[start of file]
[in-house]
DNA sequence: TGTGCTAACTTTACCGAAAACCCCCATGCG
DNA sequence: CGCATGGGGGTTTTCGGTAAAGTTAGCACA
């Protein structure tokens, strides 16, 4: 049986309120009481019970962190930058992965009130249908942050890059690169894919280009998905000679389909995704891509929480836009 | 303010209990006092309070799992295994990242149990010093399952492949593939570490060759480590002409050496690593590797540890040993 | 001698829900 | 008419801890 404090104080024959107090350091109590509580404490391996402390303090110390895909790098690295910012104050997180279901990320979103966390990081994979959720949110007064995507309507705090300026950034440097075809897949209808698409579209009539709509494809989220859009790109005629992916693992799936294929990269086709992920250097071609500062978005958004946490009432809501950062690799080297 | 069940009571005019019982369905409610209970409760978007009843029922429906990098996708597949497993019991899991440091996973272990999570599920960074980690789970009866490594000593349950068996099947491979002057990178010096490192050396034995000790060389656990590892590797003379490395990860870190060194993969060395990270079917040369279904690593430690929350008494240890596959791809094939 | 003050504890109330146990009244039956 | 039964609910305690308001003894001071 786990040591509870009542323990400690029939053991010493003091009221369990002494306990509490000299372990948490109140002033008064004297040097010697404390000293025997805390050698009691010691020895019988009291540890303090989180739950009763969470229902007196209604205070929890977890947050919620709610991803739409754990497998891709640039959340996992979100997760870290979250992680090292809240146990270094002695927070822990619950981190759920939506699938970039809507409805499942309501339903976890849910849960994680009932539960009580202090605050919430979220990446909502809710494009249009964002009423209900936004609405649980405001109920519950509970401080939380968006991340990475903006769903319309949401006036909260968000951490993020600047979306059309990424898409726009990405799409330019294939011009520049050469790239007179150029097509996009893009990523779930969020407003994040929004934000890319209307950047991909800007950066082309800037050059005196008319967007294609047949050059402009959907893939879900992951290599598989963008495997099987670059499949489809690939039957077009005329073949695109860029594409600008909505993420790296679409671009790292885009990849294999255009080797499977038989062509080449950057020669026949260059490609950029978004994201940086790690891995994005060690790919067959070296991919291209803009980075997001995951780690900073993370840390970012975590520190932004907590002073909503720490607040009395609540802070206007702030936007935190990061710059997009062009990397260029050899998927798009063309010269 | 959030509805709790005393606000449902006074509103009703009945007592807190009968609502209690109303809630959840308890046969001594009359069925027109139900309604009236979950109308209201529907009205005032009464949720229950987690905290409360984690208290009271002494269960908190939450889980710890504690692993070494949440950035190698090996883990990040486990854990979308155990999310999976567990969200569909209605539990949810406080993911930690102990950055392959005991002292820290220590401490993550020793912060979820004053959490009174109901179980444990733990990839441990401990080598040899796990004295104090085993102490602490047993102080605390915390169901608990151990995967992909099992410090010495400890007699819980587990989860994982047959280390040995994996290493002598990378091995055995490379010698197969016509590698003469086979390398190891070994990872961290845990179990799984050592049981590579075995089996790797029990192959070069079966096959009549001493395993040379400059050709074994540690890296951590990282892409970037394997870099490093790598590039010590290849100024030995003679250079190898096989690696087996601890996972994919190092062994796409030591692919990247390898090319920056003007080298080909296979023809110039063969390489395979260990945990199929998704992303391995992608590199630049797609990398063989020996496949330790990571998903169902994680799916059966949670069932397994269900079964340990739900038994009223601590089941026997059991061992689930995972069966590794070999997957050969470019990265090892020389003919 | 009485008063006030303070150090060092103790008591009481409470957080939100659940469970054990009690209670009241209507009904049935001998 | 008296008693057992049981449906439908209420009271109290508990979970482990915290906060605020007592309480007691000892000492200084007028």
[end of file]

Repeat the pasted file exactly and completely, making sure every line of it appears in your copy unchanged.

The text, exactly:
[in-house]
DNA sequence: TGTGCTAACTTTACCGAAAACCCCCATGCG
DNA sequence: CGCATGGGGGTTTTCGGTAAAGTTAGCACA
């Protein structure tokens, strides 16, 4: 049986309120009481019970962190930058992965009130249908942050890059690169894919280009998905000679389909995704891509929480836009 | 303010209990006092309070799992295994990242149990010093399952492949593939570490060759480590002409050496690593590797540890040993 | 001698829900 | 008419801890 404090104080024959107090350091109590509580404490391996402390303090110390895909790098690295910012104050997180279901990320979103966390990081994979959720949110007064995507309507705090300026950034440097075809897949209808698409579209009539709509494809989220859009790109005629992916693992799936294929990269086709992920250097071609500062978005958004946490009432809501950062690799080297 | 069940009571005019019982369905409610209970409760978007009843029922429906990098996708597949497993019991899991440091996973272990999570599920960074980690789970009866490594000593349950068996099947491979002057990178010096490192050396034995000790060389656990590892590797003379490395990860870190060194993969060395990270079917040369279904690593430690929350008494240890596959791809094939 | 003050504890109330146990009244039956 | 039964609910305690308001003894001071 786990040591509870009542323990400690029939053991010493003091009221369990002494306990509490000299372990948490109140002033008064004297040097010697404390000293025997805390050698009691010691020895019988009291540890303090989180739950009763969470229902007196209604205070929890977890947050919620709610991803739409754990497998891709640039959340996992979100997760870290979250992680090292809240146990270094002695927070822990619950981190759920939506699938970039809507409805499942309501339903976890849910849960994680009932539960009580202090605050919430979220990446909502809710494009249009964002009423209900936004609405649980405001109920519950509970401080939380968006991340990475903006769903319309949401006036909260968000951490993020600047979306059309990424898409726009990405799409330019294939011009520049050469790239007179150029097509996009893009990523779930969020407003994040929004934000890319209307950047991909800007950066082309800037050059005196008319967007294609047949050059402009959907893939879900992951290599598989963008495997099987670059499949489809690939039957077009005329073949695109860029594409600008909505993420790296679409671009790292885009990849294999255009080797499977038989062509080449950057020669026949260059490609950029978004994201940086790690891995994005060690790919067959070296991919291209803009980075997001995951780690900073993370840390970012975590520190932004907590002073909503720490607040009395609540802070206007702030936007935190990061710059997009062009990397260029050899998927798009063309010269 | 959030509805709790005393606000449902006074509103009703009945007592807190009968609502209690109303809630959840308890046969001594009359069925027109139900309604009236979950109308209201529907009205005032009464949720229950987690905290409360984690208290009271002494269960908190939450889980710890504690692993070494949440950035190698090996883990990040486990854990979308155990999310999976567990969200569909209605539990949810406080993911930690102990950055392959005991002292820290220590401490993550020793912060979820004053959490009174109901179980444990733990990839441990401990080598040899796990004295104090085993102490602490047993102080605390915390169901608990151990995967992909099992410090010495400890007699819980587990989860994982047959280390040995994996290493002598990378091995055995490379010698197969016509590698003469086979390398190891070994990872961290845990179990799984050592049981590579075995089996790797029990192959070069079966096959009549001493395993040379400059050709074994540690890296951590990282892409970037394997870099490093790598590039010590290849100024030995003679250079190898096989690696087996601890996972994919190092062994796409030591692919990247390898090319920056003007080298080909296979023809110039063969390489395979260990945990199929998704992303391995992608590199630049797609990398063989020996496949330790990571998903169902994680799916059966949670069932397994269900079964340990739900038994009223601590089941026997059991061992689930995972069966590794070999997957050969470019990265090892020389003919 | 009485008063006030303070150090060092103790008591009481409470957080939100659940469970054990009690209670009241209507009904049935001998 | 008296008693057992049981449906439908209420009271109290508990979970482990915290906060605020007592309480007691000892000492200084007028």